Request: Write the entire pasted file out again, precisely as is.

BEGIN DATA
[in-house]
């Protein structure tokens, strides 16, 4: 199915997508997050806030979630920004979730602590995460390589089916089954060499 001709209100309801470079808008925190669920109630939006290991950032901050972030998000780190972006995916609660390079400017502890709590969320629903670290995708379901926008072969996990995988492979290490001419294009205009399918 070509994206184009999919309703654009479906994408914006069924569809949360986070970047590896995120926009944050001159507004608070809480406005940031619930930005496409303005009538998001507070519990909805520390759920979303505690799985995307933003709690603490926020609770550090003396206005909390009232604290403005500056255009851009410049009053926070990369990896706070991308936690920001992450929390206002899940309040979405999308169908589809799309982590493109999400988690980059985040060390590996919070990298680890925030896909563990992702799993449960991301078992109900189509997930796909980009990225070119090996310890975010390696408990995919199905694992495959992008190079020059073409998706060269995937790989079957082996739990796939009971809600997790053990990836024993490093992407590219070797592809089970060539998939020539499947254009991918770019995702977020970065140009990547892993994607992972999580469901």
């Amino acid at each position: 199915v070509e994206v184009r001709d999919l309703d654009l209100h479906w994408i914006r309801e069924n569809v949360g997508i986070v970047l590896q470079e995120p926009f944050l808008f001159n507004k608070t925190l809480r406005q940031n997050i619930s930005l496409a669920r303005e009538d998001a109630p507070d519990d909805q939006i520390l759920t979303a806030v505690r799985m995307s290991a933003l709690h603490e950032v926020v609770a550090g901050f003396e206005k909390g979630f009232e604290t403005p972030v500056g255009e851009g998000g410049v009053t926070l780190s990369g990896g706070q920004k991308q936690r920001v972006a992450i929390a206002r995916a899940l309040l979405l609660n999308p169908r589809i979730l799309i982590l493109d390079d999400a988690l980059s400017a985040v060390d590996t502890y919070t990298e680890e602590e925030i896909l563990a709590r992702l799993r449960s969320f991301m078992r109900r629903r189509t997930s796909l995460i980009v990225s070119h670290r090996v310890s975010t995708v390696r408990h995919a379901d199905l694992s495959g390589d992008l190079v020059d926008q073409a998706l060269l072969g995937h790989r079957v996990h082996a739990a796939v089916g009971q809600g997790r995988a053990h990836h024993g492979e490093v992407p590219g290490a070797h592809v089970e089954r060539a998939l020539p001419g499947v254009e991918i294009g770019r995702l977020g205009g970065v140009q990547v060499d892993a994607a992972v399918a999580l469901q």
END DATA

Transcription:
[in-house]
């Protein structure tokens, strides 16, 4: 199915997508997050806030979630920004979730602590995460390589089916089954060499 001709209100309801470079808008925190669920109630939006290991950032901050972030998000780190972006995916609660390079400017502890709590969320629903670290995708379901926008072969996990995988492979290490001419294009205009399918 070509994206184009999919309703654009479906994408914006069924569809949360986070970047590896995120926009944050001159507004608070809480406005940031619930930005496409303005009538998001507070519990909805520390759920979303505690799985995307933003709690603490926020609770550090003396206005909390009232604290403005500056255009851009410049009053926070990369990896706070991308936690920001992450929390206002899940309040979405999308169908589809799309982590493109999400988690980059985040060390590996919070990298680890925030896909563990992702799993449960991301078992109900189509997930796909980009990225070119090996310890975010390696408990995919199905694992495959992008190079020059073409998706060269995937790989079957082996739990796939009971809600997790053990990836024993490093992407590219070797592809089970060539998939020539499947254009991918770019995702977020970065140009990547892993994607992972999580469901």
């Amino acid at each position: 199915v070509e994206v184009r001709d999919l309703d654009l209100h479906w994408i914006r309801e069924n569809v949360g997508i986070v970047l590896q470079e995120p926009f944050l808008f001159n507004k608070t925190l809480r406005q940031n997050i619930s930005l496409a669920r303005e009538d998001a109630p507070d519990d909805q939006i520390l759920t979303a806030v505690r799985m995307s290991a933003l709690h603490e950032v926020v609770a550090g901050f003396e206005k909390g979630f009232e604290t403005p972030v500056g255009e851009g998000g410049v009053t926070l780190s990369g990896g706070q920004k991308q936690r920001v972006a992450i929390a206002r995916a899940l309040l979405l609660n999308p169908r589809i979730l799309i982590l493109d390079d999400a988690l980059s400017a985040v060390d590996t502890y919070t990298e680890e602590e925030i896909l563990a709590r992702l799993r449960s969320f991301m078992r109900r629903r189509t997930s796909l995460i980009v990225s070119h670290r090996v310890s975010t995708v390696r408990h995919a379901d199905l694992s495959g390589d992008l190079v020059d926008q073409a998706l060269l072969g995937h790989r079957v996990h082996a739990a796939v089916g009971q809600g997790r995988a053990h990836h024993g492979e490093v992407p590219g290490a070797h592809v089970e089954r060539a998939l020539p001419g499947v254009e991918i294009g770019r995702l977020g205009g970065v140009q990547v060499d892993a994607a992972v399918a999580l469901q």